603.434.4193
Call Us Today!

Trifocals...Really?

All of us have heard about bifocals and their segmented design: a lens split cleanly with a definitive line marking the different prescriptions for farsightedness and close reading. While they get a bad rap, bifocals can be genuinely helpful for most people who need them, and they can be a great solution to those with presbyopia. But what if they just don’t cut it? The problem with bifocals is that they only target two vision areas, near and far, and can leave some things in the middle blurry. Spindel Eye Associates wants to tell you about a great solution: trifocals.

Trifocals vs. bifocals

Bifocals are some of the most common prescription glasses sold around the world. They help correct presbyopia, a condition generally brought on by natural aging, where you begin to lose your ability to clearly see things that are close. They come in different styles and lens designs, where the prescriptions take up different areas of the lens. For instance, executive bifocals—or the Franklin bifocal, as they’re sometimes called—split the two prescriptions in a straight line all the way across, not quite halfway up the lens. However, the biggest issue with bifocals is that they can leave things in between the near and far prescriptions blurry and unfocused.

With trifocals, the lenses in your glasses have three prescriptions: near, far, and intermediate. The intermediate prescription can be placed in a few different places on your lens to accommodate your vision needs and preferences, and it allows you to see more comfortably in a way that’s more similar to your natural eyesight before the presbyopia set in.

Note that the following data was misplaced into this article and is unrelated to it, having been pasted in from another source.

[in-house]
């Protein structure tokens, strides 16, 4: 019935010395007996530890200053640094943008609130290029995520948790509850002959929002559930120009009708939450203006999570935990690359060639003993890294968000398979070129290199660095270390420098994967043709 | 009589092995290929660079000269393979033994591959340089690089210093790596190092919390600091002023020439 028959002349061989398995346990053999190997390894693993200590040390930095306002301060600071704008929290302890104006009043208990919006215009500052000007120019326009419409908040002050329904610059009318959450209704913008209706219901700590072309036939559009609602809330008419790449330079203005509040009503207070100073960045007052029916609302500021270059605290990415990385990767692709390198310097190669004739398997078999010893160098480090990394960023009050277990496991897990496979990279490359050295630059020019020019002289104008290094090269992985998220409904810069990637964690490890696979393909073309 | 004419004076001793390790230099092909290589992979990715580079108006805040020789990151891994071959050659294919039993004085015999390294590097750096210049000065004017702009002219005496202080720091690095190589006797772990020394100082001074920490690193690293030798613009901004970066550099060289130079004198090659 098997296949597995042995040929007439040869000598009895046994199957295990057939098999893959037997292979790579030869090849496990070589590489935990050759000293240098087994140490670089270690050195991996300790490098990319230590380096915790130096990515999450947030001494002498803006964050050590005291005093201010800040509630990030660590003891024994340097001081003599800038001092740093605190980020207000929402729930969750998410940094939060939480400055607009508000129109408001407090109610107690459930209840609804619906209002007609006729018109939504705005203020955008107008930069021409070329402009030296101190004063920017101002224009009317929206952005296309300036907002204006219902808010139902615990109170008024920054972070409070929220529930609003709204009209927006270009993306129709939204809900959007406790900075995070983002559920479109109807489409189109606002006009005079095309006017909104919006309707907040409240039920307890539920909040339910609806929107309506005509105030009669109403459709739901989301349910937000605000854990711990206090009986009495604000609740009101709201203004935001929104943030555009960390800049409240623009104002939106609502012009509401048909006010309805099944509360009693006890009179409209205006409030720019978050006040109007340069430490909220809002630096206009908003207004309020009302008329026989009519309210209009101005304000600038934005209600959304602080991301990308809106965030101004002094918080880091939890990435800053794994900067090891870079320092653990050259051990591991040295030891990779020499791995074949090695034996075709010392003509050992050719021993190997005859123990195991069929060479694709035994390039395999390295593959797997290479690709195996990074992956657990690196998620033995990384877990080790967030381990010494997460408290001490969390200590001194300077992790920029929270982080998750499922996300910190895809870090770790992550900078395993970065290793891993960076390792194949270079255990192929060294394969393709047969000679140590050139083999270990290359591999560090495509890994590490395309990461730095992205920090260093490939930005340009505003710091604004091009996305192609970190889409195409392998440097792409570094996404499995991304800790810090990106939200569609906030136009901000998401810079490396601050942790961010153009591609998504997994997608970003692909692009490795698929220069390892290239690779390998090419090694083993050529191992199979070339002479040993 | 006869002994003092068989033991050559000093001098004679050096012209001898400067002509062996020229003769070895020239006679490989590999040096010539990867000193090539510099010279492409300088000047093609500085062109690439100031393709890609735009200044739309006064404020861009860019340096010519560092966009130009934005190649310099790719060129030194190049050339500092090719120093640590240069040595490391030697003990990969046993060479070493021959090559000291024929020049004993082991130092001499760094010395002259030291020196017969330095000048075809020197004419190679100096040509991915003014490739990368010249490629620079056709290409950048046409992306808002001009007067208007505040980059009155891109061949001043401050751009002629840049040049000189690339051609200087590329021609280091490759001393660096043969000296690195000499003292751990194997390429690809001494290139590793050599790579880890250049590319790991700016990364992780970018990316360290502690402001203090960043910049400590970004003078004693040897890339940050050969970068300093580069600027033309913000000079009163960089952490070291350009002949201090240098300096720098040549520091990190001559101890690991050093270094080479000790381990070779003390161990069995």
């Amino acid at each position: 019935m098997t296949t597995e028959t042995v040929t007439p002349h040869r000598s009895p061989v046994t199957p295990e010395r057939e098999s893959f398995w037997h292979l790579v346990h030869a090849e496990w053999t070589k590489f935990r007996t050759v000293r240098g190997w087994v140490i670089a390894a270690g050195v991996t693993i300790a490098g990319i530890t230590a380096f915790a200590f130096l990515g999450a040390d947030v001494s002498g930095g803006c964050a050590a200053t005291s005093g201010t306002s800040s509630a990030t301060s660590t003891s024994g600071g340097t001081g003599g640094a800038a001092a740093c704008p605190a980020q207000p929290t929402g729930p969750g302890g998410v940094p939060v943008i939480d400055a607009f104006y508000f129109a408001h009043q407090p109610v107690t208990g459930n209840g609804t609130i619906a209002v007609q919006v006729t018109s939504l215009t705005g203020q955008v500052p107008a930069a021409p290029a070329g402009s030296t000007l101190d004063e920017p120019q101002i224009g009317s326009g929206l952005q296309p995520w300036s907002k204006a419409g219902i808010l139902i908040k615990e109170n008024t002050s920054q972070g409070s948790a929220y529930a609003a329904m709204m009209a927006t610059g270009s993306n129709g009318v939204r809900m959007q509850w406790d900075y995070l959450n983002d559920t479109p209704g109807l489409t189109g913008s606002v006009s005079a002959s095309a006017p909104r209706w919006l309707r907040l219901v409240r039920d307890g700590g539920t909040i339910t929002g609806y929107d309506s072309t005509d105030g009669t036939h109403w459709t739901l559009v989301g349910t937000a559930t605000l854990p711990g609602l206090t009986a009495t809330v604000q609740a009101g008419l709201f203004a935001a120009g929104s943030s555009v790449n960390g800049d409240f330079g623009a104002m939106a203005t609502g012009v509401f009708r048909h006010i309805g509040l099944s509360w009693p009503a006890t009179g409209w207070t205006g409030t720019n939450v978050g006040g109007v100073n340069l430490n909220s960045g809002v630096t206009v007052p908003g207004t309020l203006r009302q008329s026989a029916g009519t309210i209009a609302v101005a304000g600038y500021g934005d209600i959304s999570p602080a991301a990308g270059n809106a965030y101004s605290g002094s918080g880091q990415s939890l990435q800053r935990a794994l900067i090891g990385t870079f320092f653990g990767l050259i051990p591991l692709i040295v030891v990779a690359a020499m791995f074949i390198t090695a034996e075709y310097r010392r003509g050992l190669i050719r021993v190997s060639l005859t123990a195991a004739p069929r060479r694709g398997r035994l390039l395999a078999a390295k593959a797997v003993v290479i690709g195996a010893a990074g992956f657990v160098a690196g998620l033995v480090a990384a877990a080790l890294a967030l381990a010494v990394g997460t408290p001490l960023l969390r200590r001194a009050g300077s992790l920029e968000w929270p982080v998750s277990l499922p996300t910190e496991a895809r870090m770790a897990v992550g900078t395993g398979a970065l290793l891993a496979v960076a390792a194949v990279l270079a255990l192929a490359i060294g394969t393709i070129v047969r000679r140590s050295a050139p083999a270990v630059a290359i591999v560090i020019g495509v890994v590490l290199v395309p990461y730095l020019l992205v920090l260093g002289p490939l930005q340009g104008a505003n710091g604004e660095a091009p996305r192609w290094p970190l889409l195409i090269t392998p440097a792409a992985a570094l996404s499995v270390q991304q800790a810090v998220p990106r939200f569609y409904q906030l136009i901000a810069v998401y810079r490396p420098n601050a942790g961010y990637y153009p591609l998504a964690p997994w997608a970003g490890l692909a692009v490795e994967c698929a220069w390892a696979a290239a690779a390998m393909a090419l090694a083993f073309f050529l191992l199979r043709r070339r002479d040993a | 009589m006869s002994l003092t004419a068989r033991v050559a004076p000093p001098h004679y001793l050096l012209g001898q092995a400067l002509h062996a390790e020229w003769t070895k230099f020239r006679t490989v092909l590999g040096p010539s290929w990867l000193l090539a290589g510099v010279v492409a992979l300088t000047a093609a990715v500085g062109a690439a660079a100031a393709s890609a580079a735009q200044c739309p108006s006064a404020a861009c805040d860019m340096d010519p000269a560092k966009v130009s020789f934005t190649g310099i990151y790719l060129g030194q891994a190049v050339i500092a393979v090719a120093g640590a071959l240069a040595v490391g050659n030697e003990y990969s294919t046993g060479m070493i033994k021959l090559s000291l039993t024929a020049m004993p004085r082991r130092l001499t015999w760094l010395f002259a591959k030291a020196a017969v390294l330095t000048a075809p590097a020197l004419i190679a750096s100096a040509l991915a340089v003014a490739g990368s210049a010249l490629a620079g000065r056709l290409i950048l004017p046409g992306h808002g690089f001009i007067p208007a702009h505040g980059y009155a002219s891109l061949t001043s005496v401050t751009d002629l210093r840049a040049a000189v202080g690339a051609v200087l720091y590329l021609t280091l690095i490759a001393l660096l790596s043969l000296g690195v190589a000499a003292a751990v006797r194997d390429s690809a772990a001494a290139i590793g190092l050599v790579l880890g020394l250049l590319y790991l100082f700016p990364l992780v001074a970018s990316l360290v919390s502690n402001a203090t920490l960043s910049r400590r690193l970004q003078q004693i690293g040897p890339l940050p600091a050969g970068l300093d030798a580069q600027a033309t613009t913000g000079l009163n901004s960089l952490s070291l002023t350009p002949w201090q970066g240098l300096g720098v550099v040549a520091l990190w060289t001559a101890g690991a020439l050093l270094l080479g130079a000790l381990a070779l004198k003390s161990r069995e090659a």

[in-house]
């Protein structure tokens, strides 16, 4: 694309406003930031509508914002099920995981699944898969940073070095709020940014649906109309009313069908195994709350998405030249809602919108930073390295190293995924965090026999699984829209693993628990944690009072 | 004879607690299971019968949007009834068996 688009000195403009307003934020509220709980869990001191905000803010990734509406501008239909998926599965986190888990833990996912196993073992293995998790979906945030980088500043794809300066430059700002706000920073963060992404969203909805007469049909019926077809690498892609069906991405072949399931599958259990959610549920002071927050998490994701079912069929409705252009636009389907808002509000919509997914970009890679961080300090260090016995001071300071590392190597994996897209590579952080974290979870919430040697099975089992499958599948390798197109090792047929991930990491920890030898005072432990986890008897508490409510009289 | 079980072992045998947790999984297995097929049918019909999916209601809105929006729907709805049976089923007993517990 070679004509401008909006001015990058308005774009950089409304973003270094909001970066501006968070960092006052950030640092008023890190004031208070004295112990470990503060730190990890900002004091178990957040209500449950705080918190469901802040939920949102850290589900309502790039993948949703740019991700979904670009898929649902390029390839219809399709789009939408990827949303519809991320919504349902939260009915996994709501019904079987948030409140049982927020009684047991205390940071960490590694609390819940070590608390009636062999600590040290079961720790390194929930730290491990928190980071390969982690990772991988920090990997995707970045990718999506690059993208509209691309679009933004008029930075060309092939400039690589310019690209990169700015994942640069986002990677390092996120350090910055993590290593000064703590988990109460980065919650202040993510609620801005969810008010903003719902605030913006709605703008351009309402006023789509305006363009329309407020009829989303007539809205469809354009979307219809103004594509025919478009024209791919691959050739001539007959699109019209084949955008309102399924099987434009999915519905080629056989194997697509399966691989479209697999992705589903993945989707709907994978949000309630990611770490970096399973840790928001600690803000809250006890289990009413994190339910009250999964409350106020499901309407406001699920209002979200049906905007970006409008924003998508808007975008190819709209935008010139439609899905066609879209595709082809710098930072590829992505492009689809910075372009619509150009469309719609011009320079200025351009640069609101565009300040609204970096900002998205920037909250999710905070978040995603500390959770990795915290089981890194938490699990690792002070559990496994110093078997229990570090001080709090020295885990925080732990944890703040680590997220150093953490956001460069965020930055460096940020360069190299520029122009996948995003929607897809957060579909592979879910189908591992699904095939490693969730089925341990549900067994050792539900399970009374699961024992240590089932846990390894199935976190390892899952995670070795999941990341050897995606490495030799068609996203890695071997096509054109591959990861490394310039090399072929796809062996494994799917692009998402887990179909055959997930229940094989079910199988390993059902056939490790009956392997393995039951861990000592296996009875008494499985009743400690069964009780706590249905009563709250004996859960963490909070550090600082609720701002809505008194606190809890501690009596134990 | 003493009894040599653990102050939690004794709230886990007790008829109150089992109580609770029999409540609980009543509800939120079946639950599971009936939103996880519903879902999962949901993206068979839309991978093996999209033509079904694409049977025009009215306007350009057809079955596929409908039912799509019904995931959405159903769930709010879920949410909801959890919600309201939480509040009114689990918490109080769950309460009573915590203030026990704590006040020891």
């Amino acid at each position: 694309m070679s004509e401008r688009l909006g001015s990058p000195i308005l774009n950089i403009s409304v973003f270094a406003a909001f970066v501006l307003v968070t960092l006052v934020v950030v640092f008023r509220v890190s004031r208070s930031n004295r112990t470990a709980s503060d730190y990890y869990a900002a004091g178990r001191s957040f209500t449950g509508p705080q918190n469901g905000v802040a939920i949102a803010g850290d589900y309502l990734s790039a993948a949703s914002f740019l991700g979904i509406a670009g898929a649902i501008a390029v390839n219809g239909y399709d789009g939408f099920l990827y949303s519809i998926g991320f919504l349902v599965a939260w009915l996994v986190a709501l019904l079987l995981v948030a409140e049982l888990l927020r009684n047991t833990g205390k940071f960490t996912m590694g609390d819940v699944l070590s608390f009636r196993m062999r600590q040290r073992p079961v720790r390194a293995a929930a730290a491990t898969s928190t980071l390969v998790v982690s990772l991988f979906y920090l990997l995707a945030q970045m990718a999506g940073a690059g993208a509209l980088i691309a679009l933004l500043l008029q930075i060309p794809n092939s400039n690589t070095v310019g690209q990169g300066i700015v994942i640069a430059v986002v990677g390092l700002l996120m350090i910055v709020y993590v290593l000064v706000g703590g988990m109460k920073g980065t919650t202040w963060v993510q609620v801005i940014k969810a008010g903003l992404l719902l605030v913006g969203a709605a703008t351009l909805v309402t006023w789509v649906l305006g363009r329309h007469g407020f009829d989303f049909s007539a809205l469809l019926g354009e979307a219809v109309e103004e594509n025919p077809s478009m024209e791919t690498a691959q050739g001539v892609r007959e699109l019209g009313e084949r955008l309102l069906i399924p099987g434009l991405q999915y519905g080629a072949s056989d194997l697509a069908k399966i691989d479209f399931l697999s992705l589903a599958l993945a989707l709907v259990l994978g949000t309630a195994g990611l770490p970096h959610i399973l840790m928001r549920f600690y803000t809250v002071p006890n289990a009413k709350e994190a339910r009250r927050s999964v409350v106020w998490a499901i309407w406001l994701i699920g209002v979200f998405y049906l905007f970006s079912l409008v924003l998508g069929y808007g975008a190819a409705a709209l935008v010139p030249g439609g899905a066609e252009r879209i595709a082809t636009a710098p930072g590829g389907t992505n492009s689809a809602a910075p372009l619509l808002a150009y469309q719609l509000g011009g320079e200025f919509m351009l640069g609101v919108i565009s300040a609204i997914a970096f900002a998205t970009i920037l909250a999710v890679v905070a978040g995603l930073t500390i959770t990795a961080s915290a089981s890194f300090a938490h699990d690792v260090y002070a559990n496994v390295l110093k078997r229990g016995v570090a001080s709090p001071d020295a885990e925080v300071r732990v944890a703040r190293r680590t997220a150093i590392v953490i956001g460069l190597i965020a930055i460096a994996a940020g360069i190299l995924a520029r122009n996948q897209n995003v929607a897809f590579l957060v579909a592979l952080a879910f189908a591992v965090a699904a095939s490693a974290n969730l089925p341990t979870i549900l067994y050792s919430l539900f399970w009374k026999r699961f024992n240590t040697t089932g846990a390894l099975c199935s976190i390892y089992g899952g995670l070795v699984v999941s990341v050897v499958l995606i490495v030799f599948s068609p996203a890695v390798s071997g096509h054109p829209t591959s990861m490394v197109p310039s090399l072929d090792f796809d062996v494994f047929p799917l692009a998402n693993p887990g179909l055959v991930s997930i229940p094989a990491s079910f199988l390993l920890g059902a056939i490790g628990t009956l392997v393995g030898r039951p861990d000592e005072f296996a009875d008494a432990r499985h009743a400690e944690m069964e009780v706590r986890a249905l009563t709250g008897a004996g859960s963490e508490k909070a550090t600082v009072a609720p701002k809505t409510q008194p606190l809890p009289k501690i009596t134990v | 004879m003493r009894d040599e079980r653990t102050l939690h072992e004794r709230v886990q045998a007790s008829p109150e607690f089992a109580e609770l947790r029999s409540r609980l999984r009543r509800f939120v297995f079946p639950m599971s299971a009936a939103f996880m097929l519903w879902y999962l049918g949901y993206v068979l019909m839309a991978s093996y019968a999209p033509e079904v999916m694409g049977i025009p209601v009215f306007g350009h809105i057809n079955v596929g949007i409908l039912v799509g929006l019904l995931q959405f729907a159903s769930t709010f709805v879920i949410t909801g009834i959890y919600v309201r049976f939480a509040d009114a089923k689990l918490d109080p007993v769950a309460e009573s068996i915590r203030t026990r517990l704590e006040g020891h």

While bifocals limit your view of the world into two distances and a blurred middle, trifocals allow you a full range of sight at all distances. They give you a sight that is more natural than bifocals do because they allow for a broader range of depth and clarity, while maintaining your peripheral vision.

Trifocal designs

In every pair of trifocals, the intermediate segment is situated directly above the near power segment. The intermediate segment uses about half of the magnifying power of the near segment, allowing you to see things a bit further away that would still be blurred by the distant segment. Trifocal lenses come in two different layouts, giving you the freedom to choose which one gives you the optimum visual results you need. The flat-top trifocal lens is perhaps the most popular, and it fits the near and intermediate segments into a neat D-shape. This allows for good peripheral vision as it doesn’t span across the whole of the lens, and it’s an easy design to get used to. The executive trifocal lens is similar to the executive bifocals in that the prescriptions span all the way across the lens. The intermediate segment is thinner than the other segments on this design, but it allows a broader range of corrected vision.

Using our knowledge and experience, Spindel Eye Associates can help you choose a design that works best for you.

See more with trifocals from Spindel Eye Associates.